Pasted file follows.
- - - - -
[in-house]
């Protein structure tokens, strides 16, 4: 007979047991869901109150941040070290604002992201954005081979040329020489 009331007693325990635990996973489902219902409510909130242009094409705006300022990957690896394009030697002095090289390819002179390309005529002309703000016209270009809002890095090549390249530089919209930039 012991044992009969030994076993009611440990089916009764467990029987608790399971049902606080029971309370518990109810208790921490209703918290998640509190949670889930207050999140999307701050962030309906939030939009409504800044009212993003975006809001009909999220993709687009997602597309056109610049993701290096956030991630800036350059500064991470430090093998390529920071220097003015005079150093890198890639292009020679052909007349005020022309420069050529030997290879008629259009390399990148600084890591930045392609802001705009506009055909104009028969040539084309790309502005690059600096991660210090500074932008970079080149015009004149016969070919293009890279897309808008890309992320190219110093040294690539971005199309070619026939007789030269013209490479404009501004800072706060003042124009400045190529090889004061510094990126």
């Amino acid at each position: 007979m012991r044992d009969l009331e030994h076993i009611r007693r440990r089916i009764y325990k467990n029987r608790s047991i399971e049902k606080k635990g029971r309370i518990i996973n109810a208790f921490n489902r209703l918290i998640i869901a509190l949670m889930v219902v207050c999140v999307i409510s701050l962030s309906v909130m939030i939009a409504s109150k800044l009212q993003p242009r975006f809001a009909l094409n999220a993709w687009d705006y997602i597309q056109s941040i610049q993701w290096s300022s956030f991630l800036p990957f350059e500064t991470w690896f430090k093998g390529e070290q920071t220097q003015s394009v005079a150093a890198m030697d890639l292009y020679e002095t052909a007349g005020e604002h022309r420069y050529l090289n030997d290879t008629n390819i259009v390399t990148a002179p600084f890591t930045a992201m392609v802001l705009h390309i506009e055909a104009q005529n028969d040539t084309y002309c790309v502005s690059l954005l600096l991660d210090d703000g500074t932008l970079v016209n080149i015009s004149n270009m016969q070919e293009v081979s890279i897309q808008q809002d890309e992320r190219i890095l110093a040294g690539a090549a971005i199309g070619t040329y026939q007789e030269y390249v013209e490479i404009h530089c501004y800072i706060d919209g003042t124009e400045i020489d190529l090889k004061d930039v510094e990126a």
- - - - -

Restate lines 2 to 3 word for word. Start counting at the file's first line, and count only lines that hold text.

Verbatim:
């Protein structure tokens, strides 16, 4: 007979047991869901109150941040070290604002992201954005081979040329020489 009331007693325990635990996973489902219902409510909130242009094409705006300022990957690896394009030697002095090289390819002179390309005529002309703000016209270009809002890095090549390249530089919209930039 012991044992009969030994076993009611440990089916009764467990029987608790399971049902606080029971309370518990109810208790921490209703918290998640509190949670889930207050999140999307701050962030309906939030939009409504800044009212993003975006809001009909999220993709687009997602597309056109610049993701290096956030991630800036350059500064991470430090093998390529920071220097003015005079150093890198890639292009020679052909007349005020022309420069050529030997290879008629259009390399990148600084890591930045392609802001705009506009055909104009028969040539084309790309502005690059600096991660210090500074932008970079080149015009004149016969070919293009890279897309808008890309992320190219110093040294690539971005199309070619026939007789030269013209490479404009501004800072706060003042124009400045190529090889004061510094990126």
């Amino acid at each position: 007979m012991r044992d009969l009331e030994h076993i009611r007693r440990r089916i009764y325990k467990n029987r608790s047991i399971e049902k606080k635990g029971r309370i518990i996973n109810a208790f921490n489902r209703l918290i998640i869901a509190l949670m889930v219902v207050c999140v999307i409510s701050l962030s309906v909130m939030i939009a409504s109150k800044l009212q993003p242009r975006f809001a009909l094409n999220a993709w687009d705006y997602i597309q056109s941040i610049q993701w290096s300022s956030f991630l800036p990957f350059e500064t991470w690896f430090k093998g390529e070290q920071t220097q003015s394009v005079a150093a890198m030697d890639l292009y020679e002095t052909a007349g005020e604002h022309r420069y050529l090289n030997d290879t008629n390819i259009v390399t990148a002179p600084f890591t930045a992201m392609v802001l705009h390309i506009e055909a104009q005529n028969d040539t084309y002309c790309v502005s690059l954005l600096l991660d210090d703000g500074t932008l970079v016209n080149i015009s004149n270009m016969q070919e293009v081979s890279i897309q808008q809002d890309e992320r190219i890095l110093a040294g690539a090549a971005i199309g070619t040329y026939q007789e030269y390249v013209e490479i404009h530089c501004y800072i706060d919209g003042t124009e400045i020489d190529l090889k004061d930039v510094e990126a």